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    1. I have read the stats that it takes 30 days to change a habit, but I have to say, I think there is variance–depending on the habit, how ingrained it is, what level of resistance you have, whether other obstacles are involved, etc…. Sometimes it just takes exercising a few days in a row to break the non-exercise habit. Some other habits, like relational dynamics, can take much longer, and require much more assiduous vigilance, to break or change. Is this the Negative Life Coach talking? It might be! But here’s something positive: 30 days of focusing on anything and trying to do it differently will DEFINITELY make a difference. A positive difference. But the change might be incremental. Just trying to promote realistic expectations… Thank you for your comment. Feel free to comment on my comment if I raised more questions than I answered…

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    1. Feeling so much gratitude for your comment this morning: thank you. Honestly, every time I share a post I wonder if it’s going to land with others, if I have exposed something that will make a difference in others’ lives or if I maybe should just keep the thoughts in my personal journal! So comments mean so much to me!! Thank you.

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  2. Once again Hilary, I’m appreciating your insight. I like your x’s and o’s as a clear reminder for speaking through self with compassion and, not presuming to know what’s up with another.

    Keep the insights coming!

    – Chris

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  3. You know I love your writing.. and I have a ‘yeah but’. People can go vertical and still give their power away and not be responsible for what’s going on internally and treat it like it’s the truth. ‘I feel this way when you do xyz.. and what I’m really saying is that I’m entitled to my reaction and I expect you to change your behavior to make me feel better’ (vs. dealing with what is the source of my feelings – because most of the time it isn’t you, it’s my thoughts about you).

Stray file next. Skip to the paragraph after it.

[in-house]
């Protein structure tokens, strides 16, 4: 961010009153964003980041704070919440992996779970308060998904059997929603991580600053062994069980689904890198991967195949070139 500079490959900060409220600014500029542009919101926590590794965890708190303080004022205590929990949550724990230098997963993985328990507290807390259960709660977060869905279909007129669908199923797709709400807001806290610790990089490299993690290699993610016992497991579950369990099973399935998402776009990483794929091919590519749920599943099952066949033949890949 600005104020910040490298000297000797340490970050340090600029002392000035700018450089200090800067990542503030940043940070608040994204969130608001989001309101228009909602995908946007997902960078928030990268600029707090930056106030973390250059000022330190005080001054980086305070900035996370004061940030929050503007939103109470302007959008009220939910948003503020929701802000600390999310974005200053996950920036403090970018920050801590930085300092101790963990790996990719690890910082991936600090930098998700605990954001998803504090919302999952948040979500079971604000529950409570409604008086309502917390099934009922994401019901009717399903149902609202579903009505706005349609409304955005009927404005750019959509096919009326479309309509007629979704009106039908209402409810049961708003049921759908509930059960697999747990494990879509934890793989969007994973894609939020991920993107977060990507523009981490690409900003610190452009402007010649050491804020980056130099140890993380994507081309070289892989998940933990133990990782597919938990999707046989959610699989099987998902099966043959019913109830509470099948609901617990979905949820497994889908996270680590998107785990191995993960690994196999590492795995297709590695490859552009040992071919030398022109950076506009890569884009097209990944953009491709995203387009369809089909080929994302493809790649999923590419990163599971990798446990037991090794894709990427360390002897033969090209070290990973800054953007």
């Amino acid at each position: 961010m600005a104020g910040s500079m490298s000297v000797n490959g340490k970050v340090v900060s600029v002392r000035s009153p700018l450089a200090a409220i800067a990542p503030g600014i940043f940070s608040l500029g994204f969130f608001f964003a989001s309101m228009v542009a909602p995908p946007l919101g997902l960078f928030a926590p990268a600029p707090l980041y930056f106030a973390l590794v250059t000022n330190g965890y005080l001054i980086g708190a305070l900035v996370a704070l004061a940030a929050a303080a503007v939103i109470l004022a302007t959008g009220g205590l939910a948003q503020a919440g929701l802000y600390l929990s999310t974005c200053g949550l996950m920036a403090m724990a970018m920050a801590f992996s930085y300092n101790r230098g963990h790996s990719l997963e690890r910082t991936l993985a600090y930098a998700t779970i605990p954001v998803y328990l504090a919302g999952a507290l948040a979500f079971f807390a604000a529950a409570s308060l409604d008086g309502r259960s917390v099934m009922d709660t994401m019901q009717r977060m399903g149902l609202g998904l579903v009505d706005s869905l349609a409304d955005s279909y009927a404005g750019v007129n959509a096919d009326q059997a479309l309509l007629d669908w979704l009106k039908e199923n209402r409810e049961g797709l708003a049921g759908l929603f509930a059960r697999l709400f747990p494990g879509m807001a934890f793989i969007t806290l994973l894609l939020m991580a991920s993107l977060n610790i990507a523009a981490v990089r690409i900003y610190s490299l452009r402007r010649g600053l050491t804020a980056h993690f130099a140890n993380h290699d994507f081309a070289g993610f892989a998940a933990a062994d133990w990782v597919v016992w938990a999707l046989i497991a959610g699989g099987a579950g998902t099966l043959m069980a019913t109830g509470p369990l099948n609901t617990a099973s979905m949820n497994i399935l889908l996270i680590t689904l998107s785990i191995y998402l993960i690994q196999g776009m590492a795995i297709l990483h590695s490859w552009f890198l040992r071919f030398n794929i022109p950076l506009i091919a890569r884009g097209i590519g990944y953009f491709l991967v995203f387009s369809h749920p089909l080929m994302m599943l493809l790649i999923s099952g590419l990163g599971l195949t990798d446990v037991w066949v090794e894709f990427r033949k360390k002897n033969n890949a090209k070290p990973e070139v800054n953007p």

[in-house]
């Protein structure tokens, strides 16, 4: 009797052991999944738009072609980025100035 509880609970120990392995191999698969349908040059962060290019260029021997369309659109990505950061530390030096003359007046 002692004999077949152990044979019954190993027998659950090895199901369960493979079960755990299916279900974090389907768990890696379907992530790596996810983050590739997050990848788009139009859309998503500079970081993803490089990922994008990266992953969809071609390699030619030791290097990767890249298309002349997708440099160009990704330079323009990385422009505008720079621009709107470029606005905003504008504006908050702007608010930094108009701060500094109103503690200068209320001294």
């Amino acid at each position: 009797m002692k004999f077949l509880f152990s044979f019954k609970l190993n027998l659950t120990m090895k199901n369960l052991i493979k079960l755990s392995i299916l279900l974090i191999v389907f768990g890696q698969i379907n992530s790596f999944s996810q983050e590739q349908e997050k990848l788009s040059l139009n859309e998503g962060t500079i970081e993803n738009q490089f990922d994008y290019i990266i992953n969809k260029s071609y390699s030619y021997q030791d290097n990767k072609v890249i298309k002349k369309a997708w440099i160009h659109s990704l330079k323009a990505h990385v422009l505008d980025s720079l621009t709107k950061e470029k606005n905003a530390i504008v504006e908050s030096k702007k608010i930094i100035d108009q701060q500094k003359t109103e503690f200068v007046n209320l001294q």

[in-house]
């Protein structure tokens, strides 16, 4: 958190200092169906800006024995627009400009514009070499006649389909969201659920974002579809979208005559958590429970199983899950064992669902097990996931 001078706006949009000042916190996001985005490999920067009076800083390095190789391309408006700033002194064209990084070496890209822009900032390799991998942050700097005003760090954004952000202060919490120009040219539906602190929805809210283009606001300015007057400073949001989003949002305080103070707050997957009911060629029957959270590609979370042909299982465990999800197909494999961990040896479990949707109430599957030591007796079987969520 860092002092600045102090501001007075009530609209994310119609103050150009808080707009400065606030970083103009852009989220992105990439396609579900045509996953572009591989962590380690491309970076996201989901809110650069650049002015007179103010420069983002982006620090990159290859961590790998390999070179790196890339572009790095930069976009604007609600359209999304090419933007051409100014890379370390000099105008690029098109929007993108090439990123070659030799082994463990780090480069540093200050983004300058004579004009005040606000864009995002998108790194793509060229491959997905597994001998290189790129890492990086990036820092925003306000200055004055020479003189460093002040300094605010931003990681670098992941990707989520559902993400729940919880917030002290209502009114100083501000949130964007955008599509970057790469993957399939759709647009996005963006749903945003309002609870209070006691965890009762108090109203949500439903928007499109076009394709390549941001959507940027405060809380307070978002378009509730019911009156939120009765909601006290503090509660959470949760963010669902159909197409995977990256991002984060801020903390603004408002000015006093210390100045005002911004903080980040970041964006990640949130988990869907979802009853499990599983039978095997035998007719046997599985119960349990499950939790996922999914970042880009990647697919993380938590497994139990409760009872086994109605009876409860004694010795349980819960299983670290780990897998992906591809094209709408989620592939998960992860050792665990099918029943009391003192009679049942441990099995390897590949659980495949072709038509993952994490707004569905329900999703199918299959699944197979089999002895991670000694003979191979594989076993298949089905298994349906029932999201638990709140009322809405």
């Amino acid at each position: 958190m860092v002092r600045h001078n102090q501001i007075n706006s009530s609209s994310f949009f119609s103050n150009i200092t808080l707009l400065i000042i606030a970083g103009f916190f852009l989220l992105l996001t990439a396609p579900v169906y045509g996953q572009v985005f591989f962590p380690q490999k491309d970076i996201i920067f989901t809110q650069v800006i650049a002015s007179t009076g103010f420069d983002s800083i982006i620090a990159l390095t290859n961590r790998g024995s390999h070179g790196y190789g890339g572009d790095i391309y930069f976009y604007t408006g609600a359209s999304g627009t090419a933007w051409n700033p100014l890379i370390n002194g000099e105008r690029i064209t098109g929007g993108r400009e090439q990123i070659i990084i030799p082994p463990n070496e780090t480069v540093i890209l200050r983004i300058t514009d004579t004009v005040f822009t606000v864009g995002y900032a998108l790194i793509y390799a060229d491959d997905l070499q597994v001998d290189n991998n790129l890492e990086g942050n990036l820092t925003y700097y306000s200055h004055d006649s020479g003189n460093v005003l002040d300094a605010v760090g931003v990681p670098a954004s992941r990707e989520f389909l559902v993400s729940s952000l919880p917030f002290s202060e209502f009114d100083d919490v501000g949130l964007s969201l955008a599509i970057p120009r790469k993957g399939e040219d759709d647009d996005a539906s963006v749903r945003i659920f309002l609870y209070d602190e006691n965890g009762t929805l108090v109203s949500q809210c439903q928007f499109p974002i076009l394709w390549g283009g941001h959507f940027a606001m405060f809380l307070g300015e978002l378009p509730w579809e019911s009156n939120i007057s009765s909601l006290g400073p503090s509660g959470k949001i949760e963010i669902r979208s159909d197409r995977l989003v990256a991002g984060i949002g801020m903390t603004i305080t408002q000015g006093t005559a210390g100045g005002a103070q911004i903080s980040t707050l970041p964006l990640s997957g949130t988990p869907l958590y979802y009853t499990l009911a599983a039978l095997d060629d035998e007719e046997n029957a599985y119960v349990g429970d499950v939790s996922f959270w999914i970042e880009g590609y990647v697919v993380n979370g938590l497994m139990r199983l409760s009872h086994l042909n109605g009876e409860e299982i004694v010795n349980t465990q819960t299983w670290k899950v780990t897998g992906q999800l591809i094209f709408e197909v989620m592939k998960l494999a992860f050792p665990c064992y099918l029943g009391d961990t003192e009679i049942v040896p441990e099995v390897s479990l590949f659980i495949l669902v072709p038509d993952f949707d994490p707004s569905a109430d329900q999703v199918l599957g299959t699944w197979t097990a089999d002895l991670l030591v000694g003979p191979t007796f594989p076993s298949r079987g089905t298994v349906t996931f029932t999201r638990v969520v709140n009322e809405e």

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    1. I welcome and appreciate your “yeah but.” It’s a good one. It sounds like you might be describing a “vertical” comment that is a “horizontal” in disguise? That said, many vertical statements can be nuanced, and can have some horizontal activity in them. Sometimes, we ARE saying, when you do x I feel y, and y is uncomfortable and painful so I hope you’ll stop doing x. That is an okay request to make, owned as request. The other person may or may not be willing or able to stop doing x, but perhaps knowing about y can at least allow them to feel compassion and offer kindness.

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      1. Yes and yes. And.. out of your comment I just got something. The ‘Owned as a request’ piece. I think this is the third time that theme has come up in short time. Apparently the universe is trying to hammer me over the head with a message. First I made a request (so I thought), to the institution I was coaching for, requesting to take other coaching training – despite the rules I agreed to, and the response was ‘Iva are you requesting, or are you demanding/informing’? – totally blind how that was landing. Then,the guy I started seeing sent me a text, saying: ‘I understand your position’ (I was like huh? Yuck. I’m so not committed to having a position). Turns out, I have positions and make demands and can’t own requests. Maybe out of fear of being rejected, I back people into a corner. And then they resist me and say no, or say yes to me and resent me after. I think. I don’t know. More to discover. Well happy Sunday and thank you for your brilliance filled content.

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    1. Yes—and going horizontal is so natural. Most likely this was what was modeled for us in the relationship blueprints of our elders. The reason being that it can feel MUCH safer to go horizontal, to go “over there” and diagnose, describe, accuse, etc… and much more VULNERABLE to go vertical and expose what’s going on inside of us. The more we do it, the safer it feels because the more deeply we connect to ourselves, our truth, our experience, which in fact creates a deeper abiding sense of safety within ourselves. Thanks for commenting!